Unexpectedly Delicious: Lentils

History

Lentils are a type of pulse (the edible seeds of legumes), which have such incredible health benefits. For some, they might truly be an unexpectedly delicious item.  For others, like me, it traces back to childhood and one bad experience with a lack-luster lentil soup. However, if you start to explore the big world of cooking with lentils, you might be pleasantly surprised. It’s definitely time for lentil redemption!

Why should you eat lentils?                         

Lentils are a fantastic source of plant-based protein found in the legume family. They are a complex, high quality carbohydrate, rich in fibre and low in fat. They also provide an excellent source of potassium, folate, manganese, and iron. Folate and iron are needed for producing and maintaining healthy red blood cells, making this an excellent food source for individuals following a vegetarian lifestyle.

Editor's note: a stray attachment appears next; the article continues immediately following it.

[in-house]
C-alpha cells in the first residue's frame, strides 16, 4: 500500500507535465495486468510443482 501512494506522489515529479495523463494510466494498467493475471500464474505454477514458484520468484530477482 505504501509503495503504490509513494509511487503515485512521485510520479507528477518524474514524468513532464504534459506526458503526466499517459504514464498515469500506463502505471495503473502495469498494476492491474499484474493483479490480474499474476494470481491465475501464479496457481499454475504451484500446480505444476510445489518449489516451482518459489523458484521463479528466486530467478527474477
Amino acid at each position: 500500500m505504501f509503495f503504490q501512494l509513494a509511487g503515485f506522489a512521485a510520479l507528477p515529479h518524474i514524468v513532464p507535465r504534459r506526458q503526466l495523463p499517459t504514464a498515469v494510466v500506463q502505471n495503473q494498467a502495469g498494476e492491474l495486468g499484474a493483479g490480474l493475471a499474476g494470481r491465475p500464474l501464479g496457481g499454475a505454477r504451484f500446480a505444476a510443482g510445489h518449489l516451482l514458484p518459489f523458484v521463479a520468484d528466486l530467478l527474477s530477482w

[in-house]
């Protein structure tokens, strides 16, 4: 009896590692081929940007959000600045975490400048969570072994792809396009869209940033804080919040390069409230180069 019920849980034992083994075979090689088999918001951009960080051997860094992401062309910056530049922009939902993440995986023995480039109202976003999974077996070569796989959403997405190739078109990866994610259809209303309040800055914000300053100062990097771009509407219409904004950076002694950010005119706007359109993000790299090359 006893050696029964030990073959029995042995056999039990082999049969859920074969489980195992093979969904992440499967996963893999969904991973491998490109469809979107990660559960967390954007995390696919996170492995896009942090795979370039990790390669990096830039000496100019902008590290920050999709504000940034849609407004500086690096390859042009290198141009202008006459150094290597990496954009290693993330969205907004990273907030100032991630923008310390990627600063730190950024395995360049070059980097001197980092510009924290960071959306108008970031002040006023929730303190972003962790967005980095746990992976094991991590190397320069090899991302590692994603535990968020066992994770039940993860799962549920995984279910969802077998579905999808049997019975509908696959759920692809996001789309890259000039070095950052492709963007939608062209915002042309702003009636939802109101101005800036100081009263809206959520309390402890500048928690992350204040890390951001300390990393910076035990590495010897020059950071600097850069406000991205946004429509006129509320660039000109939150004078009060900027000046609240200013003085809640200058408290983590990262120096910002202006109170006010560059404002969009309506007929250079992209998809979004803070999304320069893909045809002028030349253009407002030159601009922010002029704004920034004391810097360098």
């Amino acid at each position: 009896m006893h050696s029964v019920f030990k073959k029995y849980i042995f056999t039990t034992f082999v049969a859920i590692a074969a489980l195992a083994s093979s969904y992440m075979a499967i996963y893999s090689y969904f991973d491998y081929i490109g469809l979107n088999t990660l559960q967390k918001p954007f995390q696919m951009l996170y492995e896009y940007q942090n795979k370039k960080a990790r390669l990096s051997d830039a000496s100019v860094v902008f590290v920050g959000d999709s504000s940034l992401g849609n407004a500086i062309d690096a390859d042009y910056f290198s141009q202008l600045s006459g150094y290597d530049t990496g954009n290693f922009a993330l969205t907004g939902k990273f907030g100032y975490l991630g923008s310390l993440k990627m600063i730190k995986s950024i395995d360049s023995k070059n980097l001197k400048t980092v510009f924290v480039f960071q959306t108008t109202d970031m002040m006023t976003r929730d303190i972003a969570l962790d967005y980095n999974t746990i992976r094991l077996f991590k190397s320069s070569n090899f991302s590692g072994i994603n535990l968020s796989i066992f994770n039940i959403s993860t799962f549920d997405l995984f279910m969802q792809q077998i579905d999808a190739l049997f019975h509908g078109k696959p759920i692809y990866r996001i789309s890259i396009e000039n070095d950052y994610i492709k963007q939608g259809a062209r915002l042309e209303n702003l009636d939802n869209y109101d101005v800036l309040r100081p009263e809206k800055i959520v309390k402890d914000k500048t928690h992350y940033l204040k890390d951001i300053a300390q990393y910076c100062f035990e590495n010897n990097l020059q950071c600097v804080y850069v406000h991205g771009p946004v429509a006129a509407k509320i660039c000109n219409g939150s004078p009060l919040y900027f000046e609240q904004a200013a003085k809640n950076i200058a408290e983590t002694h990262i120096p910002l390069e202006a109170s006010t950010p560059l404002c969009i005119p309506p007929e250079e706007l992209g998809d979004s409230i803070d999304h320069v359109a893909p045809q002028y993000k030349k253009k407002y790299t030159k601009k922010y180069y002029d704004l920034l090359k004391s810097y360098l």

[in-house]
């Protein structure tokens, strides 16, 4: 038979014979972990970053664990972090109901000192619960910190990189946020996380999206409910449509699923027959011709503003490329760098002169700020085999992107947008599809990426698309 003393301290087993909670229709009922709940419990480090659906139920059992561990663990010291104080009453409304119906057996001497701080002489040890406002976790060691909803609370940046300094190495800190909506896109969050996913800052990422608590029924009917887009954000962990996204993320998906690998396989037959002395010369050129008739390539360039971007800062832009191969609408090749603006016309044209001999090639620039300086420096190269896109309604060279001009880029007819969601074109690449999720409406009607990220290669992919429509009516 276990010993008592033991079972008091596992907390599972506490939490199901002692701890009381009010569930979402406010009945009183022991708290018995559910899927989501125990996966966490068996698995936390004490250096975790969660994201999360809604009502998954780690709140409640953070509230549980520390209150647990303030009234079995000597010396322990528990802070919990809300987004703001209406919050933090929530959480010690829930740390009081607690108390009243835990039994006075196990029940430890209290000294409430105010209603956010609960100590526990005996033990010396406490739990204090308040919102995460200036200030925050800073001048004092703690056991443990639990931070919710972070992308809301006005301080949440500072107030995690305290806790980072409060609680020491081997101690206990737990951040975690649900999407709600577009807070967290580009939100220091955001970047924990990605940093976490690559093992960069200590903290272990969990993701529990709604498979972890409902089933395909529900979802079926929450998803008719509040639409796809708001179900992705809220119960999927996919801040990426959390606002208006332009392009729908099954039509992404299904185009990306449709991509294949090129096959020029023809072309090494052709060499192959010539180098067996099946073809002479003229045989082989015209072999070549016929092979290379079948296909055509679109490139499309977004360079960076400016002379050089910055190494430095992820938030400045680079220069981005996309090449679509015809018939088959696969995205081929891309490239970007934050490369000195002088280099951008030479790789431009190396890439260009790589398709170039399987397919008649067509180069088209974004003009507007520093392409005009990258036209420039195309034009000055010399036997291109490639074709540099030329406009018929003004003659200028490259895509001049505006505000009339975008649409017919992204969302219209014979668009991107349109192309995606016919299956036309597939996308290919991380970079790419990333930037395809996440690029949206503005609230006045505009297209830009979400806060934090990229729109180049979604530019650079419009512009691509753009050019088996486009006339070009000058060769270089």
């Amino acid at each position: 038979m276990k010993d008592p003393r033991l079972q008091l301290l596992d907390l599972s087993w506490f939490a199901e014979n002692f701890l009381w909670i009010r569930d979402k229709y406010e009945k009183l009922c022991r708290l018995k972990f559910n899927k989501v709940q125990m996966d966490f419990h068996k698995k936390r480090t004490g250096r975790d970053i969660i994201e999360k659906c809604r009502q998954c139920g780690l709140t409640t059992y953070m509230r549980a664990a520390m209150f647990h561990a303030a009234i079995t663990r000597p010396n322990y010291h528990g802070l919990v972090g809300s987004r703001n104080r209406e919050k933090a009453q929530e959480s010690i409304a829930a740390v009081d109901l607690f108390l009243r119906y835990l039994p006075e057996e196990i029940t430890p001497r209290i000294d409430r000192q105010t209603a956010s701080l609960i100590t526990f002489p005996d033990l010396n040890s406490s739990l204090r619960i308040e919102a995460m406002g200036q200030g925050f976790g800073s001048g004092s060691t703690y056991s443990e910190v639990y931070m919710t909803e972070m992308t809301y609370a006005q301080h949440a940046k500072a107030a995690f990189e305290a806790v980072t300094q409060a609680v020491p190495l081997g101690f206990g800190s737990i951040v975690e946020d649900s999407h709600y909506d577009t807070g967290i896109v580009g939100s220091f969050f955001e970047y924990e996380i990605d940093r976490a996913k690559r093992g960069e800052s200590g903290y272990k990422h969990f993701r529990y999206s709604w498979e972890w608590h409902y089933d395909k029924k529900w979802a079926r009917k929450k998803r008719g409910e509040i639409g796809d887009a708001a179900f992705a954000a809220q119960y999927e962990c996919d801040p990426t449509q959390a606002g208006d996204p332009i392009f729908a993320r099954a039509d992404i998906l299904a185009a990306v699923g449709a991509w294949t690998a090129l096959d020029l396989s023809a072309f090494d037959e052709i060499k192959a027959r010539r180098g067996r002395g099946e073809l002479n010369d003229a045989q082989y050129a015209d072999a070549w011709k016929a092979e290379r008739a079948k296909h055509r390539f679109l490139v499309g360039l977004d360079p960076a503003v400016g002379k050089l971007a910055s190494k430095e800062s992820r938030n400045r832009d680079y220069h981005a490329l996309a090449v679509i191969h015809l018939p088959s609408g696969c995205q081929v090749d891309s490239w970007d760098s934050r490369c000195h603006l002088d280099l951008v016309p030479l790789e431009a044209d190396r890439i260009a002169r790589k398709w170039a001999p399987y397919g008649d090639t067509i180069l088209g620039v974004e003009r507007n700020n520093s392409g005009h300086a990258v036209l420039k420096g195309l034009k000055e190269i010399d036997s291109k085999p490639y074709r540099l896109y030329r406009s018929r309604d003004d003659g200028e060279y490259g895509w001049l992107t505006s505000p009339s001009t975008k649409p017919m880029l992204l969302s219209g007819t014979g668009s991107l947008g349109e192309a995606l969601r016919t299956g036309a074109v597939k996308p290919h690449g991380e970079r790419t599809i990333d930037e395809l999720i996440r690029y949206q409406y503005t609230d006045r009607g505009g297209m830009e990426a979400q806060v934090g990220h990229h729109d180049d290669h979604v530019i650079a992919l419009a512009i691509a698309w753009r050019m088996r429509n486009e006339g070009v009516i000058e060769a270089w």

Nutrition value of 1/2 cup (100g) of dry lentils

  • 26 grams of protein
  • 6 grams of fat
  • 18 grams of fibre
  • 25% of daily potassium requirements
  • 45% of iron needs
  • 50% of recommended folate intake

The wonders of how to enjoy it

Lentils have fantastic versatility – they can be used in soups, stews, salads, even baking.  Lentils are also typically the go-to replacement for ground beef, so use them as a meatless option in any recipe you would typically use ground beef.  If using canned lentils, drain and rinse them and add to your dish. If cooking from dry, they are very easy to prepare as they don’t require any soaking prior to cooking. Just rinse and cook in water until they have reached the desired consistency. Boiling is only one method – you can also grill, roast, bake or fry your favorite type of lentil!

Recipe Ideas

  • Curried Quinoa and Lentil Salad
  • Sautéed Garlic and Tomato Lentil Salad
  • Lentil Taco Casserole
  • Lentil Bolognese
  • Apple Spice Lentil Muffins
  • Lentil Banana Muffins
  • Daal
  • Lentil Meatloaf/Burgers

Did you know that…

Lentils come in a variety of sizes and colours.  Green lentils and split red lentils are most commonly found on the grocery store shelves.  If you are looking for a quick cooking option, split lentils will cook faster than whole, and work well in curries and purees, or as thickeners in soups. Whole lentils work better in salads or where texture is desired. For more recipes, check out www.lentils.ca.